"Without this, we were relying on front-office staff—when they had the free time—or medical assistants to comb through the records, then pick up a phone and call people," she says. "We would end up leaving a lot of voicemails and really not getting a lot of calls back."
Everhart says the CRM tool pulls providers out of their comfort zone, which has long been to "focus only on the patient in front of you," and think more about value-based care, which centers on a patient's health journey and long-term clinical outcomes. This in turn enables patients to feel that the health system is looking after them, which makes them more receptive to following doctor's orders and scheduling various health and wellness visits.
"It's still a bit of a challenge for us," she admits. "We're talking about new ways of communicating with patients, and we don't want to overburden them. We have to think carefully about how often we send those messages," as well as what channel they're sent on.
Seering says Cheers has also helped health systems increase patient use of the MyChart portal, with the Yale New Haven Health System seeing more than 9,000 portal activations in five months as a result of messages sent through the Cheers tool.
Everhart says Denver Health is currently only using one function in the Cheers toolkit, and is looking forward to adding new functions, such as bi-directional communication and screening assessments for social determinants of health and other factors. Each new tool. She says, will enrich the experience for the patient and give the health system more opportunities to manage care.
"That's a conversation we haven't had yet," she says. "We're very focused right now on what we can do, rather than what we would like to do. We need to plan very carefully where this can go."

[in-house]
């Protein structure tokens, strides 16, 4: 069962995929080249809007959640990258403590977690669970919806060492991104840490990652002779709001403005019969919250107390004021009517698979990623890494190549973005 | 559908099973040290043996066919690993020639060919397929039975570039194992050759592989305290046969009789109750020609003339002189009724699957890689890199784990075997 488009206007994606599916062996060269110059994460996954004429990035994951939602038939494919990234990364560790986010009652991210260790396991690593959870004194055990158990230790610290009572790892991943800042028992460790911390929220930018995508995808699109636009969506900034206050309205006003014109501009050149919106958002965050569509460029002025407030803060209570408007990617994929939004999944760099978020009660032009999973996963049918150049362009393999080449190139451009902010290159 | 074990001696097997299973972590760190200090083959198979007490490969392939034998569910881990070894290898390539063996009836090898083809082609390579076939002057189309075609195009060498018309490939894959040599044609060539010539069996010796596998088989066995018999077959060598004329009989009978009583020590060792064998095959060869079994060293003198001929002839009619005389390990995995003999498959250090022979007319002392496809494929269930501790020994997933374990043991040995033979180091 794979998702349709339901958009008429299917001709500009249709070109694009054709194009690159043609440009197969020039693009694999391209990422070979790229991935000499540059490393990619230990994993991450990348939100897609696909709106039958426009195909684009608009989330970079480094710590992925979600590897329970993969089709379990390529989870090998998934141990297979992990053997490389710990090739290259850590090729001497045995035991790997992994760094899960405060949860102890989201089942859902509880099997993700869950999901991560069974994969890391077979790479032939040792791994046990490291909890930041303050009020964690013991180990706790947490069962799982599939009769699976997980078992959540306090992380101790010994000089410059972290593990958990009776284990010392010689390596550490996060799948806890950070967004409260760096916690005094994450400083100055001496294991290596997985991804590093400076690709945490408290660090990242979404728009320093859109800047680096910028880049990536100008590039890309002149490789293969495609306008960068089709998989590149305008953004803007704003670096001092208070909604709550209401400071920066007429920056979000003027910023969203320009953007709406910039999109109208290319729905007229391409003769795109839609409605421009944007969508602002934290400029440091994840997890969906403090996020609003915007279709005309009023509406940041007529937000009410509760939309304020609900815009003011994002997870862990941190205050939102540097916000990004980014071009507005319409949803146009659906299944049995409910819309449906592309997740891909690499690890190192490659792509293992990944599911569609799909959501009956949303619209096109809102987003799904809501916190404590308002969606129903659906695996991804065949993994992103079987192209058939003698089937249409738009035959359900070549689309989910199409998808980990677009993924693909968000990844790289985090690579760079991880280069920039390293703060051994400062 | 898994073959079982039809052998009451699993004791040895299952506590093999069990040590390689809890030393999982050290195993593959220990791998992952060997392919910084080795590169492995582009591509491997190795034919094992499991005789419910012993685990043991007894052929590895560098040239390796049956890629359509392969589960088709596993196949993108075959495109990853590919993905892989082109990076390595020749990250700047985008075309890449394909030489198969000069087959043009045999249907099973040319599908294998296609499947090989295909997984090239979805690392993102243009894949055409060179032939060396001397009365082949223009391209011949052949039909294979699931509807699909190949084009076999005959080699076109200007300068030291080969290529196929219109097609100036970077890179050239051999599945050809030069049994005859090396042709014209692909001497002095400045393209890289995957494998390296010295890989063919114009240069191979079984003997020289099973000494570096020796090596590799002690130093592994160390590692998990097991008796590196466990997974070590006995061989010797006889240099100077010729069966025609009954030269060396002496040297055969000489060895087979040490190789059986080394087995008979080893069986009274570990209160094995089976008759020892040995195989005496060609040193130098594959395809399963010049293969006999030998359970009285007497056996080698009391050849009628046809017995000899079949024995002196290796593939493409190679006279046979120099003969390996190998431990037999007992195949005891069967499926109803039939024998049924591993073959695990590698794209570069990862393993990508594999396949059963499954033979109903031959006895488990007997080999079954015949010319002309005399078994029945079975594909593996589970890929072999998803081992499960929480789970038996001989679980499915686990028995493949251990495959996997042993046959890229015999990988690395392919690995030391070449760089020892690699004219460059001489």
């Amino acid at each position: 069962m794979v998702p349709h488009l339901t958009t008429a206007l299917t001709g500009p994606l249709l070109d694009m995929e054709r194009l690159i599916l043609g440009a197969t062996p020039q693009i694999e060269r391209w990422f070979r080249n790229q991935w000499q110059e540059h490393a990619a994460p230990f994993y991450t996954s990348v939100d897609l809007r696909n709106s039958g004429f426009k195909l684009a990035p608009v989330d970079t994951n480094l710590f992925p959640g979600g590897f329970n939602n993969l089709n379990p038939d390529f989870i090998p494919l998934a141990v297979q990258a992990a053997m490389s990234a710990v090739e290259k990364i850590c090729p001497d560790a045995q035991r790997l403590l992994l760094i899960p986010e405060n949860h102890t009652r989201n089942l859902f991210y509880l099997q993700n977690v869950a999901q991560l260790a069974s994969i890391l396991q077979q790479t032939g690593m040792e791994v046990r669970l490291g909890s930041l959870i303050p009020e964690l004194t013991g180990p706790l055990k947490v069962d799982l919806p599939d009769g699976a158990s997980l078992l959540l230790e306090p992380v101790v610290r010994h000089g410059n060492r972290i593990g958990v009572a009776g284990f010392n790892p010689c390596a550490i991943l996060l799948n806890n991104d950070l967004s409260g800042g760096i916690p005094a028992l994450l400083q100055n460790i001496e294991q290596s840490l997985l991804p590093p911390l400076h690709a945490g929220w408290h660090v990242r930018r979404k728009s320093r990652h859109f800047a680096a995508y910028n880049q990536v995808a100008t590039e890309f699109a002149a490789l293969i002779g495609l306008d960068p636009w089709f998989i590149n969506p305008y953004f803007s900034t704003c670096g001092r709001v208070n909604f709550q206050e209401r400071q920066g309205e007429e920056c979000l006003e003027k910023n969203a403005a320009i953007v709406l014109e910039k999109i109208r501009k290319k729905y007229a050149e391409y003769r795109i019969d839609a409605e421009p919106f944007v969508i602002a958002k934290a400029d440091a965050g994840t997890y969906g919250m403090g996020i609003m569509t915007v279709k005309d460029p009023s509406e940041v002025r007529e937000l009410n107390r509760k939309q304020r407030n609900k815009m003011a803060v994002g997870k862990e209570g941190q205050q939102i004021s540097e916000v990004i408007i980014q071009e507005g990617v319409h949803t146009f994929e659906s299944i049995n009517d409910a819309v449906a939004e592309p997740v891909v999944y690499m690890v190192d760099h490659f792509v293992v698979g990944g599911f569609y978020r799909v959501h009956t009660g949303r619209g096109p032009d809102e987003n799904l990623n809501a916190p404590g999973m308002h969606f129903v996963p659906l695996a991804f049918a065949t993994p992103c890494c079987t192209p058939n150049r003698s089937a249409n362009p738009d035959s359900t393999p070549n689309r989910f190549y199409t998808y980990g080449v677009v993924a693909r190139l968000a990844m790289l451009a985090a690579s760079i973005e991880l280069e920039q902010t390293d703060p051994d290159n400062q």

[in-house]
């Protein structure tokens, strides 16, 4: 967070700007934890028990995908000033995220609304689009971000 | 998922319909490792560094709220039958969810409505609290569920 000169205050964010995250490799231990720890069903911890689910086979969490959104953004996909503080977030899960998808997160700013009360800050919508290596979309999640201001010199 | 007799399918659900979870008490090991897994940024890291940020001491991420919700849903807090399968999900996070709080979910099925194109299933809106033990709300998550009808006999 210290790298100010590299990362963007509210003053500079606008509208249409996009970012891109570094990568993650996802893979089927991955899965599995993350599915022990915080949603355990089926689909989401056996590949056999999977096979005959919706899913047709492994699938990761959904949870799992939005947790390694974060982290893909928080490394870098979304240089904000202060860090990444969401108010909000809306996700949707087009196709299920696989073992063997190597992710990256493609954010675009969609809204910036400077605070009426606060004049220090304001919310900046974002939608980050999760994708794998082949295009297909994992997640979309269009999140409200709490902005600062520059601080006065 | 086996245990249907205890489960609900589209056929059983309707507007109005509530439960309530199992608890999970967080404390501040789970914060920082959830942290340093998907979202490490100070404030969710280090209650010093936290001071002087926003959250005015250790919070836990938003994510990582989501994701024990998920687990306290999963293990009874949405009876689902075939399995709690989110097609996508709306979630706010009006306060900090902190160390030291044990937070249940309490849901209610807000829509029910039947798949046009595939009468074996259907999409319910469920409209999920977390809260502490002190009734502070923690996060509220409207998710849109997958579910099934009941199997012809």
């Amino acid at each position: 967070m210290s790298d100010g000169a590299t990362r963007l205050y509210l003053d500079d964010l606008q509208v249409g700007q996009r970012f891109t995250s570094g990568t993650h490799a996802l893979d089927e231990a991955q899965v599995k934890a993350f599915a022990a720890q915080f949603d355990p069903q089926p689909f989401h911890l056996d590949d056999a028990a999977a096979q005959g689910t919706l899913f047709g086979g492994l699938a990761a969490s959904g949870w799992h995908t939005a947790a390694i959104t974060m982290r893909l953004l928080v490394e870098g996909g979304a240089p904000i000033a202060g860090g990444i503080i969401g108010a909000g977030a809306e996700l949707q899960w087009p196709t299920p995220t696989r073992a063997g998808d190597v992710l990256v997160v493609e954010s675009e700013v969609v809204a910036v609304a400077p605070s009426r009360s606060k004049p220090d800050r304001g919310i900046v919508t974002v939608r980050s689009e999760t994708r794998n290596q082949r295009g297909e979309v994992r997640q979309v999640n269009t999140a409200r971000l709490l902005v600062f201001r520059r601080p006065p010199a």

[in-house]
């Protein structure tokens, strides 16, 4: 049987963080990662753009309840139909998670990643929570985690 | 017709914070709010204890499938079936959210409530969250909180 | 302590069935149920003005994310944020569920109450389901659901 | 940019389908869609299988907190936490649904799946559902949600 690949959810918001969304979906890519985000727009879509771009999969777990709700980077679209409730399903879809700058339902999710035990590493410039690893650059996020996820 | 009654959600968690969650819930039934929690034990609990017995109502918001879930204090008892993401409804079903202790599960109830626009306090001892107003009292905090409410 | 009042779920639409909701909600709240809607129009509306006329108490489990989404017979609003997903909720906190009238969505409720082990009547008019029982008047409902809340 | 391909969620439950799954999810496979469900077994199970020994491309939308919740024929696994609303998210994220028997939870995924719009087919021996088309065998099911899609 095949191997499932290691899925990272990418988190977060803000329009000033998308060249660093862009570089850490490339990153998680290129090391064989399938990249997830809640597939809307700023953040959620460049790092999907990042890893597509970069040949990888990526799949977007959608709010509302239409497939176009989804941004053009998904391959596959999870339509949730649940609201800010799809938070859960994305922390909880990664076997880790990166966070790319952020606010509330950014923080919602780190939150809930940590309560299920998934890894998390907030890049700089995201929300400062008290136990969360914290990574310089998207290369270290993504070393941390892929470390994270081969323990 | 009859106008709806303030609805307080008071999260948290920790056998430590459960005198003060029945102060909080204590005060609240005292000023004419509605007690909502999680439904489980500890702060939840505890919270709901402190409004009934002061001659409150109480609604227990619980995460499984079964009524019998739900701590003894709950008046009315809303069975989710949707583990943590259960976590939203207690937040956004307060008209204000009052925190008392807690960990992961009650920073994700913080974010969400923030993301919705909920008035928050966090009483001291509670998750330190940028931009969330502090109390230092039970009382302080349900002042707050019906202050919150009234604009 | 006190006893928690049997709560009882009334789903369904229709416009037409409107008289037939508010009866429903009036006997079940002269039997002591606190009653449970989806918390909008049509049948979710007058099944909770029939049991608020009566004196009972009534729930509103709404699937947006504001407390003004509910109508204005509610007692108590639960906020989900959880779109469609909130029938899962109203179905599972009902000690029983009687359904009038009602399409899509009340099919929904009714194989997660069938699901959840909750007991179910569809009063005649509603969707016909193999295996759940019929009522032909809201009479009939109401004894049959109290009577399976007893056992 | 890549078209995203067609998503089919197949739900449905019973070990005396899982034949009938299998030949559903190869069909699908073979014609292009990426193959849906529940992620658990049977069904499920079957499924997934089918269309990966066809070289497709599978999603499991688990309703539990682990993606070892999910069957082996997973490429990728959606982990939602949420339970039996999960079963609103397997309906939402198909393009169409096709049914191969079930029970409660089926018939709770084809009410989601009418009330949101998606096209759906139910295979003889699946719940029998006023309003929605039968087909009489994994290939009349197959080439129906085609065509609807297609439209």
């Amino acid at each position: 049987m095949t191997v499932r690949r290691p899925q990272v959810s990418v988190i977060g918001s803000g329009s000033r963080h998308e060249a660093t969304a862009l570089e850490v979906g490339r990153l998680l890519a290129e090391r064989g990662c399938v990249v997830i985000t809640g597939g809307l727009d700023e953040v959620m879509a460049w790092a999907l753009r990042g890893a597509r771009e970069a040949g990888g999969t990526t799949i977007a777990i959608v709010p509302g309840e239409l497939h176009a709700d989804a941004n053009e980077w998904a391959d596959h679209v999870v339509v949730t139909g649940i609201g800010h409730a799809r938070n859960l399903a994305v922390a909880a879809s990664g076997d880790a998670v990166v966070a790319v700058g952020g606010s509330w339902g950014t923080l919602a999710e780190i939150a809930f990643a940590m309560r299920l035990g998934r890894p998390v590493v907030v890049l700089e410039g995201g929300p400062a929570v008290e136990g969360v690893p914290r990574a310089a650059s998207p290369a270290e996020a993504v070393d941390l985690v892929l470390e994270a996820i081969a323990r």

The implication is that targeted messaging campaigns can affect clinical outcomes, though there hasn't been enough research done yet to confidently make that point. Everhart says Denver Health is tracking engagement rates as well as clinical actions triggered by the messages, and will be looking to tie in data from those actions and any follow-up care in the future.
Ideally, the tool will engage more patients to schedule appointments with their provider, which in turn will enable Denver Health to catch more health concerns early and develop better care management plans. This will lead to fewer crises and more healthy patients down the road, alongside a much better doctor-patient relationship.
'We already see this as being very successful," she says. "It's so much better than what we had done before."
“We already see this as being very successful. It's so much better than what we had done before.”
— Rachel Everhart, MS, PhD, director of research, Denver Health.
Eric Wicklund is the associate content manager and senior editor for Innovation, Technology, Telehealth, Supply Chain and Pharma for HealthLeaders.
Due in part to the pandemic, many people are skipping wellness visits, check-ups, and other health maintenance tasks.
Denver Health is using the Cheers customer relationship management (CRM) module developed by Epic to get in front of its patients and talk to them about care management.
The technology has helped health systems boost scheduled wellness visits, vaccinations, and other tests and increase activity on the patient portal, and could soon be tied to better clinical outcomes.